In Sanctioning Disaster (the June Guernica magazine) author Joel Whitney writes that Obama’s policy on Burma “has something for everyone. It’s a hodgepodge of baby-step diplomacy, self-righteous threats, and crippling economic sanctions.” He then interviews Morten Pedersen, “a Burma scholar lurking in the bibliography of a lot of Burma policy books,” who “insists that the sanctions . . . are undermining [President Obama’s] diplomacy. Oh, and starving the Burmese.”
According to Pedersen, Whitney writes, “the most dire rights violation he found was crushing poverty.” Pedersen himself expands on that.
People especially in the U.S., are quick to say, “If you’re not sanctioning then you are doing ASEAN-style engagement, which is commercial engagement.” The kind of engagement I’m talking about is what I term “principle engagement,” … the entire range of human rights, not just political and civil rights, but also socioeconomic rights. [Besides] it is not possible to target sanctions; because if you target them to hurt the generals, they can pass it on [and] deflect it.
But such an approach would seem anathema to a Congress that prioritizes condemnation and punishment of the generals over the well being of the people of Burma.
Meanwhile, Pedersen doesn’t think that . . .
[Assistant Secretary of State] Kurt Campbell flying into the capital, talking about how they should conduct the elections [is] gonna lead anywhere. … We simply don’t have the means, the leverage, to change a country like that in the dramatic ways that we tend to focus on. … But we do know that conversations about economic policy . . . from time to time have an impact and lead to changes in governance.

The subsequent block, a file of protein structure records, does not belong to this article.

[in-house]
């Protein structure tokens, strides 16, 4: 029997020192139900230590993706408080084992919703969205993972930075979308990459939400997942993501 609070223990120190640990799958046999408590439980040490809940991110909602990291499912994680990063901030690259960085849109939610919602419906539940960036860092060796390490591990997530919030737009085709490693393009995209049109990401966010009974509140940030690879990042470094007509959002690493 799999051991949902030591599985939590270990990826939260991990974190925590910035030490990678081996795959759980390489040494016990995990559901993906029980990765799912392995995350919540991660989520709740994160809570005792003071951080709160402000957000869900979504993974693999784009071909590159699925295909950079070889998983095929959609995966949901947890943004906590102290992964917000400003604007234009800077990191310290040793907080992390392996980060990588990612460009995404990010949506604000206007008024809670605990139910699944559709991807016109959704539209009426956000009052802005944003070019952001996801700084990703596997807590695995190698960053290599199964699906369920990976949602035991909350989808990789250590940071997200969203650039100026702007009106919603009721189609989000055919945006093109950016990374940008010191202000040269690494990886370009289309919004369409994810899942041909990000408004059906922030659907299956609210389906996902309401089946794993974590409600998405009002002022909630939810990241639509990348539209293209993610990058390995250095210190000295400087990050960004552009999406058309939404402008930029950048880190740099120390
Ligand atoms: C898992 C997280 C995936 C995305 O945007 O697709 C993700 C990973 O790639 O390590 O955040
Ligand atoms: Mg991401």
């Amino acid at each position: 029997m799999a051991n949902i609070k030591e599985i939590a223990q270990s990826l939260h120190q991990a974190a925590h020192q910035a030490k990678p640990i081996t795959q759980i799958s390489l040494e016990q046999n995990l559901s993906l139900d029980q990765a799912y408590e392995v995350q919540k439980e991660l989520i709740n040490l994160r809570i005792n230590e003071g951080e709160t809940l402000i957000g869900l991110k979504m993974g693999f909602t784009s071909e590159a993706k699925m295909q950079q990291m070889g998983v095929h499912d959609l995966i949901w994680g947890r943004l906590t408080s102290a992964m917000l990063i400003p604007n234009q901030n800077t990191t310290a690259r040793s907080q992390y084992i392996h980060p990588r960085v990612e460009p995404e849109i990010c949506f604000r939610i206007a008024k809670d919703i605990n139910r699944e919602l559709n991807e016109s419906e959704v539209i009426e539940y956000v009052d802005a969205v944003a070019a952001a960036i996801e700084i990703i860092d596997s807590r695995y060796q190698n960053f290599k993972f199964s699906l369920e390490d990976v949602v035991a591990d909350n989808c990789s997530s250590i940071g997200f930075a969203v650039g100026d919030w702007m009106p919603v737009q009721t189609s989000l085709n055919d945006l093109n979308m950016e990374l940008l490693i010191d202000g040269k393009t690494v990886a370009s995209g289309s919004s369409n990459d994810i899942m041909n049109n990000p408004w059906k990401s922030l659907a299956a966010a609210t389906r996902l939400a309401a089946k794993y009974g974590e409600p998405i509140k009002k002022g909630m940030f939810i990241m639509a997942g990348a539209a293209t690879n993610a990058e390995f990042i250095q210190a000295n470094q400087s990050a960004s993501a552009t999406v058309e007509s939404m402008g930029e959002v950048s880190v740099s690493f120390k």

But what exactly (their personal wealth aside) is uppermost in the generals’ minds? Pedersen explains.
You need to accept that national security, as the generals define it, is their key concern. … So when you engage with them you need to. … frame your conversations in a way that . . . accepts that there are security concerns that are legitimate. [Emphasis added.]
Then maybe it can be demonstrated to them, says Pedersen, that . . .
. . . other countries in Southeast Asia have also faced risks [to] their country [such as rebellion or civil war]. Rather than addressing that problem militarily like the Burmese have done, [those other countries] have addressed it economically by pushing economic growth and spreading it to provinces.
Do Focal Points readers agree with interview-er and -ee that human rights are, in large part, economic well-being and that it makes more sense to engage with the generals — odious as they are — rather than beat the dead sanctions horse?